After Pearl Harbor


Ver-ti-go, (vurf te go’), n., a disordered condition in which a person feels that he or his surroundings are whirling about.


I have to dig deep in my memory to recover the details of what happened that day in December 1942. It’s something I always wanted to forget.

Several of us were practicing aerobatics in different sectors of the sky. In my sector to the west, I could see turbulent clouds and fog rolling in over the South Bay hills toward the valley, I returned to base and circled the field to see if we were to come in. No recall flag was flying from the tower. The landing strip at that point was clear.

Following procedure, I poured on the power and regained altitude, dodging some fast-moving clouds. As I approached my sector, the clouds grew thicker. The front moved in fast. A high bank of fog swept into the valley. Suddenly, I was in the thick of it. It surrounded me. Zero visibility. No horizon line. No way to orient the angle of my position. I couldn’t even see my wing tips.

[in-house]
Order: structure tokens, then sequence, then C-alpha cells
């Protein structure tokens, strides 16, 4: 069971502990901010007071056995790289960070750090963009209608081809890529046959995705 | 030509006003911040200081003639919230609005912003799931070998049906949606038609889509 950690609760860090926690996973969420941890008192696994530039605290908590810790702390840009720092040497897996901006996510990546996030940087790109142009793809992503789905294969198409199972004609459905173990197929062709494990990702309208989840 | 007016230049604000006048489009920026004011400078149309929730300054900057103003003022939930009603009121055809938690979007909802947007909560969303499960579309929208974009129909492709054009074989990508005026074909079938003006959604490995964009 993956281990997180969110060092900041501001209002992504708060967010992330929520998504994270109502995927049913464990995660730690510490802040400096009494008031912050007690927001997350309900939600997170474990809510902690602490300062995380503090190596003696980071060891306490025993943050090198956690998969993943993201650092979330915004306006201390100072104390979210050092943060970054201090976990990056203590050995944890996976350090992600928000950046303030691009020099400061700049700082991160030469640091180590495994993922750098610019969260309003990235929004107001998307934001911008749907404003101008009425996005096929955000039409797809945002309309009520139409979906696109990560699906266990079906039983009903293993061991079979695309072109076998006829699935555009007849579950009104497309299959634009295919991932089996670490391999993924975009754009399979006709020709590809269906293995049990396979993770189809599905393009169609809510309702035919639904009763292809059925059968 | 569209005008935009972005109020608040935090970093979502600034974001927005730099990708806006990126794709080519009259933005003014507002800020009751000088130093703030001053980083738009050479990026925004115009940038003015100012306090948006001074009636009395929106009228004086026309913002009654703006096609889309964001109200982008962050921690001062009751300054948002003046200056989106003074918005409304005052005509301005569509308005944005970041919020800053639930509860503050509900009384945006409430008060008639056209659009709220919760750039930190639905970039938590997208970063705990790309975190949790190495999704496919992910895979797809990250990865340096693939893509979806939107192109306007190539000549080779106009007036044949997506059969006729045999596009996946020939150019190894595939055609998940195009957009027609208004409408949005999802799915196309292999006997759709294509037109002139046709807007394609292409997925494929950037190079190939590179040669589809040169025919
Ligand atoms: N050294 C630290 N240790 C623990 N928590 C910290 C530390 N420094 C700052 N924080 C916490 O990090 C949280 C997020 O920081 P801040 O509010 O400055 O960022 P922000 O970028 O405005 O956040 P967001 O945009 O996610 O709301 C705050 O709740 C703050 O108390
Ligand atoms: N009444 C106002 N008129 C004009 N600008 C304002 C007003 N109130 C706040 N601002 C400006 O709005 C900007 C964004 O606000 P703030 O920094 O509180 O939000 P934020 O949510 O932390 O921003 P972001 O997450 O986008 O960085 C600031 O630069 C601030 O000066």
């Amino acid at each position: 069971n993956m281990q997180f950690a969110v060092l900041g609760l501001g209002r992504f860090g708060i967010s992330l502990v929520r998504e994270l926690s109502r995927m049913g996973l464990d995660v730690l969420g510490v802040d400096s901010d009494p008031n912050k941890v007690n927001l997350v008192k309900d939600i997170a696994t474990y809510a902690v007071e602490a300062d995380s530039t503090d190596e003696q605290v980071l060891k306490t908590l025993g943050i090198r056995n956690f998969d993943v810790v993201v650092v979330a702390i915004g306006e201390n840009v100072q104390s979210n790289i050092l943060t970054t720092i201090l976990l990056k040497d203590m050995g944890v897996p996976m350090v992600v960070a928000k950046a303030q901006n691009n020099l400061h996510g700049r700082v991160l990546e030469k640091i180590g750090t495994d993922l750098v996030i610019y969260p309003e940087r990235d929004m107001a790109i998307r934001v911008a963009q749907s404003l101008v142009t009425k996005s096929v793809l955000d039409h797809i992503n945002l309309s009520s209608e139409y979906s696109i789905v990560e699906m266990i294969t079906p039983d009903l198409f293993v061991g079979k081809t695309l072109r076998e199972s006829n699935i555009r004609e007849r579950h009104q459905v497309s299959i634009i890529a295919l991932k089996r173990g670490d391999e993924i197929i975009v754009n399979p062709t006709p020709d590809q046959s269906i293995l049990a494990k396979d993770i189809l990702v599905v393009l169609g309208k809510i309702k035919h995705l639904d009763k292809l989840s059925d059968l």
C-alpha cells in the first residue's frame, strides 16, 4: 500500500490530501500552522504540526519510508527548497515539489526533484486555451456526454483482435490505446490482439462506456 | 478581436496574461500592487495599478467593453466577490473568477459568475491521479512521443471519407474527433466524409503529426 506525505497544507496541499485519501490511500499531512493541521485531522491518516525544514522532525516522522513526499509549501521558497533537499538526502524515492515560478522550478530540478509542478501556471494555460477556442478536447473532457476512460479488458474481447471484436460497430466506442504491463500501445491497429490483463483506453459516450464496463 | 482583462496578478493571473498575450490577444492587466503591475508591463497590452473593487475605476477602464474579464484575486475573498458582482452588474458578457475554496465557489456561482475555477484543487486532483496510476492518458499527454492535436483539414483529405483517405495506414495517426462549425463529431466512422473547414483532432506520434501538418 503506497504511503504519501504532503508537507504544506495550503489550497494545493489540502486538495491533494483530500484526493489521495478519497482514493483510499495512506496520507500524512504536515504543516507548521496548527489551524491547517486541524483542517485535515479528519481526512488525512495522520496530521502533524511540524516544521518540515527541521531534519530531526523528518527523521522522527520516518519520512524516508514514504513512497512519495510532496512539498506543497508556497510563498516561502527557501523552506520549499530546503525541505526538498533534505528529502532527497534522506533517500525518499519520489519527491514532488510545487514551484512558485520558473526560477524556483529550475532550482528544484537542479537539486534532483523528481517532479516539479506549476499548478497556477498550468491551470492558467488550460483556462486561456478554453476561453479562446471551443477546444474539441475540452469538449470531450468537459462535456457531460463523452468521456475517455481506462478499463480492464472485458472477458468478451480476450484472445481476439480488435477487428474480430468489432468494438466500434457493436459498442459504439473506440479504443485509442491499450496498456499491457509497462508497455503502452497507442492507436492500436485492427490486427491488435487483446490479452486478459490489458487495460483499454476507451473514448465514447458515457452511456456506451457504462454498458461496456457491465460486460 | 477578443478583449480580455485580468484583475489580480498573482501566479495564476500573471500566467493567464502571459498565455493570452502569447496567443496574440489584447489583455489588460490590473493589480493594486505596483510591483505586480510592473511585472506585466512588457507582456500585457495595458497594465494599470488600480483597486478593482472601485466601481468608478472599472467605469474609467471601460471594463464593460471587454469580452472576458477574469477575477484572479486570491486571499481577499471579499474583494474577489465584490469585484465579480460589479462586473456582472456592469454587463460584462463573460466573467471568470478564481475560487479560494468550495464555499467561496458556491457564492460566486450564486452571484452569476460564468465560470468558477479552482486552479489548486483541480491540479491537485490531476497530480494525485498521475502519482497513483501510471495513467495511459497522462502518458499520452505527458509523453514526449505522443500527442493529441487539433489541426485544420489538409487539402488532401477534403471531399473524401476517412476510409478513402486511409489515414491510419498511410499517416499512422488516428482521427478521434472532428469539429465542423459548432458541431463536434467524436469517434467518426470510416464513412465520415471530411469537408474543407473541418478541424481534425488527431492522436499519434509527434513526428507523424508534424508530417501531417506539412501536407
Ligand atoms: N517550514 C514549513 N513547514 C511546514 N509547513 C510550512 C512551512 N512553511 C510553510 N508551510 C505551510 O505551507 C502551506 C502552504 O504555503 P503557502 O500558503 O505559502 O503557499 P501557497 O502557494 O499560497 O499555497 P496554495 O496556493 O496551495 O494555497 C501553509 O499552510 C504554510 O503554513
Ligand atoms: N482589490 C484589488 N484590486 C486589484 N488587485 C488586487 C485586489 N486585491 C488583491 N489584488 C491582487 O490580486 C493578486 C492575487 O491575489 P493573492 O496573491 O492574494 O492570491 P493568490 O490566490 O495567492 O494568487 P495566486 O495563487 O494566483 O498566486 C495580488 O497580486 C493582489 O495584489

For several minutes I tried desperately to concentrate on needle, ball and air speed. Full power. I kept telling myself I had to keep from stalling out—and spinning in. I became disoriented. I was in a whirl. I couldn’t see. I couldn’t tell if I was right side up or upside down.

For one fraction of a second, I think I saw the hillside, instantaneous with the crash. My plane plowed into the side of a hill at a steep angle and cart wheeled down onto the rocky ground, inverted.


As a cloud of dust settled on the wreckage, I found myself dangling upside down in the cockpit. I was numb. Unfeeling. Stunned to be alive. Suddenly realizing the danger of the situation, however, I jerked the release on my harness and dropped to the ground, still wearing my bulky parachute. Frantically, I crawled away from the smashed fuselage on my hands and knees. Any moment, I expected to see and to feel it explode into flames.

But the wreckage did not burn, The remaining fuel from the upper wing tank spread out onto the ground, away from the smoldering engine. The crumpled wings were in tatters. Yet the tail assembly seemed almost intact.

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